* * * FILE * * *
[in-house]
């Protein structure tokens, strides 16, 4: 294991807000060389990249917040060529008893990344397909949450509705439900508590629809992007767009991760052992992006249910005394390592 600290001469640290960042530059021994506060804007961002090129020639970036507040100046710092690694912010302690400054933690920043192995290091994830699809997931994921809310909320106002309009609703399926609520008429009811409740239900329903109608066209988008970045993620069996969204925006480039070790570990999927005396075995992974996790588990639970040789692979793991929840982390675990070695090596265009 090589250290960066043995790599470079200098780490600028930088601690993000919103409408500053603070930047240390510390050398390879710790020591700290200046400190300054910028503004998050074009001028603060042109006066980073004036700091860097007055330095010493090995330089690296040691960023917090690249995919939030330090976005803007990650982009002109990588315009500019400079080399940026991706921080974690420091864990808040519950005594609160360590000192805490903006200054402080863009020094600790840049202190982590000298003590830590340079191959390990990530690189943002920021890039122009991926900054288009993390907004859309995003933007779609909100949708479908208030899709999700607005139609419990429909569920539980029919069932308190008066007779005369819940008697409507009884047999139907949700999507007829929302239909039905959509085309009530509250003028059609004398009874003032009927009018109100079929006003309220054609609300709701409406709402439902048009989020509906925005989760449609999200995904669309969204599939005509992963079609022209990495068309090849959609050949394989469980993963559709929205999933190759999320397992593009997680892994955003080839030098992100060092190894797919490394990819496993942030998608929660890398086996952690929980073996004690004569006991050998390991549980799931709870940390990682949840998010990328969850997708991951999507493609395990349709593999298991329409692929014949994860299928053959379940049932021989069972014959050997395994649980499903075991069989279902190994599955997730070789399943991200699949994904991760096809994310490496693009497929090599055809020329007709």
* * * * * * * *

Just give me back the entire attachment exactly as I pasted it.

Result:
[in-house]
């Protein structure tokens, strides 16, 4: 294991807000060389990249917040060529008893990344397909949450509705439900508590629809992007767009991760052992992006249910005394390592 600290001469640290960042530059021994506060804007961002090129020639970036507040100046710092690694912010302690400054933690920043192995290091994830699809997931994921809310909320106002309009609703399926609520008429009811409740239900329903109608066209988008970045993620069996969204925006480039070790570990999927005396075995992974996790588990639970040789692979793991929840982390675990070695090596265009 090589250290960066043995790599470079200098780490600028930088601690993000919103409408500053603070930047240390510390050398390879710790020591700290200046400190300054910028503004998050074009001028603060042109006066980073004036700091860097007055330095010493090995330089690296040691960023917090690249995919939030330090976005803007990650982009002109990588315009500019400079080399940026991706921080974690420091864990808040519950005594609160360590000192805490903006200054402080863009020094600790840049202190982590000298003590830590340079191959390990990530690189943002920021890039122009991926900054288009993390907004859309995003933007779609909100949708479908208030899709999700607005139609419990429909569920539980029919069932308190008066007779005369819940008697409507009884047999139907949700999507007829929302239909039905959509085309009530509250003028059609004398009874003032009927009018109100079929006003309220054609609300709701409406709402439902048009989020509906925005989760449609999200995904669309969204599939005509992963079609022209990495068309090849959609050949394989469980993963559709929205999933190759999320397992593009997680892994955003080839030098992100060092190894797919490394990819496993942030998608929660890398086996952690929980073996004690004569006991050998390991549980799931709870940390990682949840998010990328969850997708991951999507493609395990349709593999298991329409692929014949994860299928053959379940049932021989069972014959050997395994649980499903075991069989279902190994599955997730070789399943991200699949994904991760096809994310490496693009497929090599055809020329007709």